GM To Recall 370,000 Silverado/Sierra Trucks For Fire Risk
The new-for-2014 Silverado charmed our very own Winston Braithwaite when he tested it earlier this year. But if you ran right out to buy one after reading the review (YES ADVERTISERS THIS HAPPENS EVERY DAY) you might be without it for a few days in the near future.
GM is reportedly aware of eight issues where 4.3-liter and 5.3-liter 2014-model trucks caught fire due to “overheated exhaust areas”. These incidents all happened during “very cold weather”, and the company is encouraging owners not to let their trucks idle. Given that half of the reason people buy these sleds is to let ’em idle in the winter, it seems unlikely this advice will be honored in the observation more than the breach, so to speak.
The fix will be available starting Monday and appears to be a software reprogramming.
Software fix. What do they do uncheck the "catch on fire while idling " checkbox?
Let's see if the new GM, under Mary Barra's stewardship, handles this well. In terms of the truck world, I'd be remiss if I didn't express my complete shock at how any rational person could drive a new GMC/Chevy pickup, and its Ford F-Series equivalent competitor, and conclude that the GMC/Chevy product doesn't drive better, have a more solid feel (especially with Z71 package), have a superior drivetrain all around, have a better interior with better and more modern materials and better fit & finish, and one't just of a much better quality all over. That Ford sells as many F Series trucks as it does is a testament to how they've mastered marketing, almost to, or at the point, that pharma companies have in peddling their wares, rather than to the quality or efficacy of their wares.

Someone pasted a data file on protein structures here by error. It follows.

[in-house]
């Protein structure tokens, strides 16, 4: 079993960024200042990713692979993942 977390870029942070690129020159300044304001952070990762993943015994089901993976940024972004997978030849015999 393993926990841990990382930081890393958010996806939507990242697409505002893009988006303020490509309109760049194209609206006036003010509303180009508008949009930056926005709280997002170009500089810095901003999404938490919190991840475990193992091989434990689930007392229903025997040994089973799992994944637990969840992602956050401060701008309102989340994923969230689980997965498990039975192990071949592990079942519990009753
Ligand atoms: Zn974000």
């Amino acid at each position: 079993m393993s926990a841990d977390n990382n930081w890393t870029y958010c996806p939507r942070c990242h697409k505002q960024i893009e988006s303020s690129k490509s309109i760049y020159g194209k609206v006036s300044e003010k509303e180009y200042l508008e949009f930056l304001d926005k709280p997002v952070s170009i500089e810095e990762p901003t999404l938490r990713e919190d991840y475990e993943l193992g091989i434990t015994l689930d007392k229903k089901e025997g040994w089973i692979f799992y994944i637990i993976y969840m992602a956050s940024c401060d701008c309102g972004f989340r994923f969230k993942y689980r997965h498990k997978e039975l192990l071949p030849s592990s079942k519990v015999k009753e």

Some on this site should try to learn a little about risk management. That is the crux of the matter. You just can't state one product is better or worse just by adding up the number of recalls. Hazards are what many recalls try to remove or mitigate. The consequence from a failure can be graded from critical with a large consequence, ie, potential death to just slight damage to equipment. Then it must be organised into likelihood or probability an event/incidence will occur. In most instances even if the consequence is quite high the likelihood of it occurring is very low. Even though the likelihood of an incident is low, the consequence will dictate the urgency to mitigate/remove. It comes to money and how best to manage fallout. It's good that a manufacturer will have callouts on what appears trivial. The likelihood of one of these Chevs burning up is very, very low. But, GM is fixing the problem. Good on them and the system for allowing this to occur.
+1 I also see recalls as responsible responses from a manufacturer. Recalls, even something as simple as a re-flash, cost a lot of money and dent a reputation. They are not done lightly, many people become involved, tons of data is crunched, analysis are made... it is never a simple decision and many times the manufacturers will dither for a while before issuing a recall.